If we could cast a vote in the December 8 presidential election in Ghana, President Nana Akufo-Addo, would have won re-election by miles. Nigerians love him to bits. He talks a good game.
In the first two years or more of his presidency, I remember a number of videos shared with me on the Akufo-Addo promise. On a tour of the US, he met with the conference of US governors and awed with his presentation. On another occasion, he wowed French President Emmanuel Macron with his speech on “Ghana Beyond Aid”.
That speech, which has chalked over three and a half million views on YouTube, spoke the minds of many self-respecting Africans. The continent’s leaders have so degraded themselves with their begging bowls, that they have become unwanted guests in many European capitals. We would give them away, if we could.
But Akufo-Addo was different. It was refreshing to hear an African leader tell a major European leader, face-to-face, that Ghana – and indeed the continent – was no longer peddling the begging bowl.
The continent wanted fair trading terms, that’s all. Akufo-Addo did not take his seat until he refreshed Macron about how the injustices of 18th century European history laid the foundation for some of today’s problems. Yet, he ended on the note that Africa must take responsibility for its own future.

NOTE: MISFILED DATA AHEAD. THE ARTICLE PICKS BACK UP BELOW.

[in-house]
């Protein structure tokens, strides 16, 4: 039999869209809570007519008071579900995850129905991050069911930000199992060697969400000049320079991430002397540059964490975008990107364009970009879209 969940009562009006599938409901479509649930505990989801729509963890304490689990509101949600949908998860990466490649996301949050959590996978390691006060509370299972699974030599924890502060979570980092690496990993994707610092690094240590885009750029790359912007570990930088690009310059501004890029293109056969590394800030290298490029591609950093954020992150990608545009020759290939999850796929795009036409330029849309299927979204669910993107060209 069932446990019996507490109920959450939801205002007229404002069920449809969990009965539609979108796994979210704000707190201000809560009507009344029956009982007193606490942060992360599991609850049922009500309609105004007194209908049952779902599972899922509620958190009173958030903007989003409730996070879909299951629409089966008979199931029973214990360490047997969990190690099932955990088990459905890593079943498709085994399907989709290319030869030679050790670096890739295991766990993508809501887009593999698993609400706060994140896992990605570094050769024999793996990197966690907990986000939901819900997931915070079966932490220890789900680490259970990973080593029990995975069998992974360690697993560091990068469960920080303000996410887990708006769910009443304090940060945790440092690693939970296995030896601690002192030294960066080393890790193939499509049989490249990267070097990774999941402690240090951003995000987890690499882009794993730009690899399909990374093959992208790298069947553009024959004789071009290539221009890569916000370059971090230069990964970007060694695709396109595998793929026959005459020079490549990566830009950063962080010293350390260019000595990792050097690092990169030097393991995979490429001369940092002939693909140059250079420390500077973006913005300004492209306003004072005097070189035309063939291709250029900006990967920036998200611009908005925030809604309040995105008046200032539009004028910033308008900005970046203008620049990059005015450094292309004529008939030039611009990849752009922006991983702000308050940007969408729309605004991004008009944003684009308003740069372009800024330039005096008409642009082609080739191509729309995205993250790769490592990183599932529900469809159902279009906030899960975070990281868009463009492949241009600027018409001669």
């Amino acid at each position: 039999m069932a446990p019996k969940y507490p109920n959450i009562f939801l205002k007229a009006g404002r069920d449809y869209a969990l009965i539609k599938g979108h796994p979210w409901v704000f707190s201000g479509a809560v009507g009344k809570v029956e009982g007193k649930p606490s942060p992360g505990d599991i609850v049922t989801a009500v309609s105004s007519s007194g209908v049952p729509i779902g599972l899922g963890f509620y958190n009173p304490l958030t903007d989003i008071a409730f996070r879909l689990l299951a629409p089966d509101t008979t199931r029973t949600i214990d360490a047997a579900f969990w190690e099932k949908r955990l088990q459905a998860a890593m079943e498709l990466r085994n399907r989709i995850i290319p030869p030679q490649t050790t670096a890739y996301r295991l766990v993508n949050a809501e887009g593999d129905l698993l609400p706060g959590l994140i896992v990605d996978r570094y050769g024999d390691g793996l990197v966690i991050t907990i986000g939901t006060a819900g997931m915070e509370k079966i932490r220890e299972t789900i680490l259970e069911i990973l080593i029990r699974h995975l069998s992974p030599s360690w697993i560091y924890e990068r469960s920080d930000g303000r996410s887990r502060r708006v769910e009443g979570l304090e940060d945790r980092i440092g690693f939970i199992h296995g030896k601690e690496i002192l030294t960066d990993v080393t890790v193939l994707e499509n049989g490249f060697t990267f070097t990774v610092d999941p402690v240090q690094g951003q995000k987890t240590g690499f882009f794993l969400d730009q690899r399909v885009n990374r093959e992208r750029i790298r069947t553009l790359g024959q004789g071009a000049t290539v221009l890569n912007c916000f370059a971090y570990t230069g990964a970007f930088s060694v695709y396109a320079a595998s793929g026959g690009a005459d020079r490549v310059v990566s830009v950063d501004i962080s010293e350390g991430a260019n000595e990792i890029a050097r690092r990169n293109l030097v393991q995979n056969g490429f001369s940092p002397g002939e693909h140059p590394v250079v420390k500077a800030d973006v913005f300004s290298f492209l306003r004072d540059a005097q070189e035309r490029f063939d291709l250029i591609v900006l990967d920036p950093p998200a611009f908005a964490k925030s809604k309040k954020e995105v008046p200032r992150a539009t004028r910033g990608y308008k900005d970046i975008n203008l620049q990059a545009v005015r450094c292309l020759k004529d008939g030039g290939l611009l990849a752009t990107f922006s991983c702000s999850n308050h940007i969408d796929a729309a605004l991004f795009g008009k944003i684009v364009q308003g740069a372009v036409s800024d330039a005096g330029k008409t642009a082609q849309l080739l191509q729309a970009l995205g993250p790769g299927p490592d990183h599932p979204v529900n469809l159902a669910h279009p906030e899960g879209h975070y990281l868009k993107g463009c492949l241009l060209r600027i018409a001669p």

He made a few more stirring speeches – at the UN – and wherever he went thereafter, bearing the torch of what seemed, quite frankly, to be a new overdue renaissance of Africa, a place where the Mo Ibrahim leadership prize has languished for three years now for lack of a worthy recipient.
In a way, Akufo-Addo became the president Nigeria never had. But we coveted him for more than his stirring speeches on the global stage. We also thought he wasn’t doing too badly at home. At no time did we seem more certain of his performance than during the initial outbreak of the coronavirus this year.